At the beginning of 2021, Dark Horse Theatre released our latest digital instalment, an animated short film fittingly named #FutureLoading that platforms the voices, experiences and ambitions of three neurodiverse adults. Over the past couple of years, we have been discussing how we can open up our creative processes around making work and why it’s important to do so. #FutureLoading is a first attempt to do this. This blog is the second.
#FutureLoading existed this time last year as a collection of around 50 recordings of interviews with mostly neurodiverse adults. These interviews were recorded as part of our research into definitions of adulthood for a theatre production we are making, and the company were using them and other stimuli to develop content pre-pandemic. In the summer, we decided to use them to further refine the production’s aesthetic and content as part of a process with the cast and director. We are interested in how digital design and technology can be used to make more engaging and accessible theatre and always intended for this production to be a hybrid of animation and live action. Animator, Richard Littlewood, has been involved with the development since the beginning but now seemed like an exciting and appropriate time for him to really contribute to the creative process, especially whilst the company are still working online. Richard used images, concepts and ideas found in the rehearsal room to develop the animation for #FutureLoading and the sound design is very much rooted in the music playlists collated by the company actors and used to anchor ideas in rehearsals. A lot of it will not end up in the final production but the work Richard has done here will be taken back to the rehearsal room to grow the collective understanding of the concepts behind the show and by watching #FutureLoading together and using it as a stimulus for exploration, we are discovering new depths to the work and we will use that to make the work richer.
The main job of a director is to ask questions and organise the ‘answers’ into something engaging for the audience. In a very literal way in this case. It is our intention to share this process of interrogation with our audiences. #FutureLoading is not the finished article but the biproduct of a creative process that welcomes you into the conversations we are having daily as a team of theatre makers not just at the end of the process when the product is made but whilst it is happening. We hope that this allows more people to access the work in different ways and understand it on a deeper level (if they want to) whilst going someway to demystifying how professional theatre is made. Thought-provoking, ground-breaking and brilliant work does not come out of the director’s head as a fully formed idea on day one. It takes a lot of people a lot of time and a lot of trialled and discarded ideas to get there. If we can include more people in the process of how we make this work then more people might consider entering into this industry thus diversifying the artistic programme. I’m interested in how we can do that beyond blogging about it hence the evolution of #FutureLoading. There are definitely more ways we could do this and different forms it could take and I would be very interested in hearing from other companies and artists about how we could all do this better and make it further reaching.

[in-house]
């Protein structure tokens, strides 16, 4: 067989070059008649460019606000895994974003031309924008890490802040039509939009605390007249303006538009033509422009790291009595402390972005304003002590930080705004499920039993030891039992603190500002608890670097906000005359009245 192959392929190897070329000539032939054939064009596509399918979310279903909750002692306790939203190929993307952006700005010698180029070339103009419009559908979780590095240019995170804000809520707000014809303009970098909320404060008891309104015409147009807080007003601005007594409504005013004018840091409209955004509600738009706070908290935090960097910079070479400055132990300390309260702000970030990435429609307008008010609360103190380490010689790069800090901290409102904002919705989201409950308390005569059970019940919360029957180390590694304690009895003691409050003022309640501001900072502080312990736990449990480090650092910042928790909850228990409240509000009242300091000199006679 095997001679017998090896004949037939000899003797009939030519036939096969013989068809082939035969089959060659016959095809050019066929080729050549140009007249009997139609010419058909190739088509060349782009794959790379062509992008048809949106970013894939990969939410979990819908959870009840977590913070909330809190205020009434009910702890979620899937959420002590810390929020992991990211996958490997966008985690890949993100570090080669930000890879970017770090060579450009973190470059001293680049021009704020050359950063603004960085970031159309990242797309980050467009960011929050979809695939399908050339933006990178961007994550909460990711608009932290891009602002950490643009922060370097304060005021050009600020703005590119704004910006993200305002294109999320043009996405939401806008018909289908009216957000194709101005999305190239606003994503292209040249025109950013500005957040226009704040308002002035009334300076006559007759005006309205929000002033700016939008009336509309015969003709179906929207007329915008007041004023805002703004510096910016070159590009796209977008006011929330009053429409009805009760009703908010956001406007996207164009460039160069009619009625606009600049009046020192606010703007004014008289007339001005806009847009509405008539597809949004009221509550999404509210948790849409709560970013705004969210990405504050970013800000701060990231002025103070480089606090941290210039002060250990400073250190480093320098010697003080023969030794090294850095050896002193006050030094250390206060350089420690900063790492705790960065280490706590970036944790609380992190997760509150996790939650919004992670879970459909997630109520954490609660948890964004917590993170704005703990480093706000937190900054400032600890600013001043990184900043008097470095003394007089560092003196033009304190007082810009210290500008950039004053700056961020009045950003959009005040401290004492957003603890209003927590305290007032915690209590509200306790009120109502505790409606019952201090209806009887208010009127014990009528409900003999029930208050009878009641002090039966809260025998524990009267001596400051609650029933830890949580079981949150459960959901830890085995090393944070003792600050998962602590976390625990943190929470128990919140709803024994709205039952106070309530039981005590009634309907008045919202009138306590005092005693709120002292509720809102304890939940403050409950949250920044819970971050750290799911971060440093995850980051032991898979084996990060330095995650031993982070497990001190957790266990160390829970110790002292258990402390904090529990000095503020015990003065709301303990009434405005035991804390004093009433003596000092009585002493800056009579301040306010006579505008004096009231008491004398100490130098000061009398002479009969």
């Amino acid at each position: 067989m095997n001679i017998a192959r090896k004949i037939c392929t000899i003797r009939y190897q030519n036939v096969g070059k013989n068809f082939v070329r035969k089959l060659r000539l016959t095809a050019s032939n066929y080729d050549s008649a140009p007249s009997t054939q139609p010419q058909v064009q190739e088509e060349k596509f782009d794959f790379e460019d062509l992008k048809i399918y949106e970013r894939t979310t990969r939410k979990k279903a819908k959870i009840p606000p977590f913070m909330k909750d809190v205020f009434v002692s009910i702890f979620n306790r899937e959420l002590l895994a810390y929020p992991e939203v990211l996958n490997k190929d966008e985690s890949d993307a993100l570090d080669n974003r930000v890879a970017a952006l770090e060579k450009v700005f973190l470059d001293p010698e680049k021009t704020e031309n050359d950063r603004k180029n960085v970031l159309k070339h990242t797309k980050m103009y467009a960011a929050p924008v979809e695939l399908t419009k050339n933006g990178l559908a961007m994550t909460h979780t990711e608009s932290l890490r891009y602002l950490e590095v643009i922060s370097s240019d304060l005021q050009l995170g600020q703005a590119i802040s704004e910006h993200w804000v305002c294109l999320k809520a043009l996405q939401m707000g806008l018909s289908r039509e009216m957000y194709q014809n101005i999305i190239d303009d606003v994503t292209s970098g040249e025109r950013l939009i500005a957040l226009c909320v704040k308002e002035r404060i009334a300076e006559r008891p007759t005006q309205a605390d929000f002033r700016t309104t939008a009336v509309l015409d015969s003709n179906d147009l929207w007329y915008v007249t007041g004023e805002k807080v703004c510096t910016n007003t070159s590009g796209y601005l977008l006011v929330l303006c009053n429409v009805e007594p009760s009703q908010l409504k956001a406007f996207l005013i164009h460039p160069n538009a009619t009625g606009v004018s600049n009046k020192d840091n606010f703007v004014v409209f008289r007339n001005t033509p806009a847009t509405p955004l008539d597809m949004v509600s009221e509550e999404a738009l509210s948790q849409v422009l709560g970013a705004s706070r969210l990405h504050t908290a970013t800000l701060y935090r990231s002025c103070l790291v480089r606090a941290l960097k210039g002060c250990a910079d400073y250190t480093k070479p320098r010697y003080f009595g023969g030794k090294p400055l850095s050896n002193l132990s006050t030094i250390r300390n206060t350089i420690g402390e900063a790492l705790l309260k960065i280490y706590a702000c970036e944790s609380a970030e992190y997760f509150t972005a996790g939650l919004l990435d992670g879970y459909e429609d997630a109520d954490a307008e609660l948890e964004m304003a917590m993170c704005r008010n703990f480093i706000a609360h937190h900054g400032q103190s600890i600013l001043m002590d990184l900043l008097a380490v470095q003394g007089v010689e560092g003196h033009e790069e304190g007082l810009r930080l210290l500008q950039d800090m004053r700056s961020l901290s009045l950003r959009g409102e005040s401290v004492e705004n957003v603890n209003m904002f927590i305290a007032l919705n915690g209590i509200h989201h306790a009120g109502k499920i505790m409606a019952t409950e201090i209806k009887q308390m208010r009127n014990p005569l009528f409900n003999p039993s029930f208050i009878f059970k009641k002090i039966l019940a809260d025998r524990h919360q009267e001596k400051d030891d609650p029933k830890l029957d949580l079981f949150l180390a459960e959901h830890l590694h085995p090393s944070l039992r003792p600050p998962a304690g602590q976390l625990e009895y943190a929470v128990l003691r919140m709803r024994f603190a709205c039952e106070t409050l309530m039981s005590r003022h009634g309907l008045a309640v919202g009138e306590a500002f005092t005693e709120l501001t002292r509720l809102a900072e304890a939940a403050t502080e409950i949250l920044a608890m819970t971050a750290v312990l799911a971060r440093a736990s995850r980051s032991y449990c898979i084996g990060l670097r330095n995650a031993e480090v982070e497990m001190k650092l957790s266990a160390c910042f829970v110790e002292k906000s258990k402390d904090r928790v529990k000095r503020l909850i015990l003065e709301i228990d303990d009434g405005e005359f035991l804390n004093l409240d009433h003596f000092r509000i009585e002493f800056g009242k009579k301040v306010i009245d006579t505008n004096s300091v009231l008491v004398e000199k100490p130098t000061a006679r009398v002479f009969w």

The production was met with extremely positive feedback from audiences, many whom we had expected or at least hoped to entertain with this work but also some who never crossed our minds at any point during the making of it. A close friend of mine who is training to be a nurse had been in a seminar just the day before learning about the importance of a person-centred approach, listening to the patient and respecting their wants and needs. After watching #FutureLoading, she was thrilled by how much of the teaching from the previous days’ (much more time-consuming) seminar was understood by a 13-minute short film. She immediately shared it with her course mates who agreed that it absolutely explained most of the theory they had been learning the day before. Though it is not our intention to train NHS staff, this is an unforeseen positive consequence of this work. It serves to illustrate to me the complicated relationship between making art and how that art then impacts on the world. That when we fund art, we get a lot more than ‘just’ a show and in our attempt to demystify the creative process, this work also provided valuable learning for trainee nurses. It brings us back to that age old question – how do we begin to measure the value of art? And more importantly, how do we harness the power it has and use it to benefit more people? If the sharing of our processes can be presented as engaging and accessible works of art, how do we use it to encourage people to think differently in ways that positively impact everyone? Like I said, I’m not sure what the answers are but I have plenty of thoughts so if you do too then let’s talk about it. I’d love to know what you think.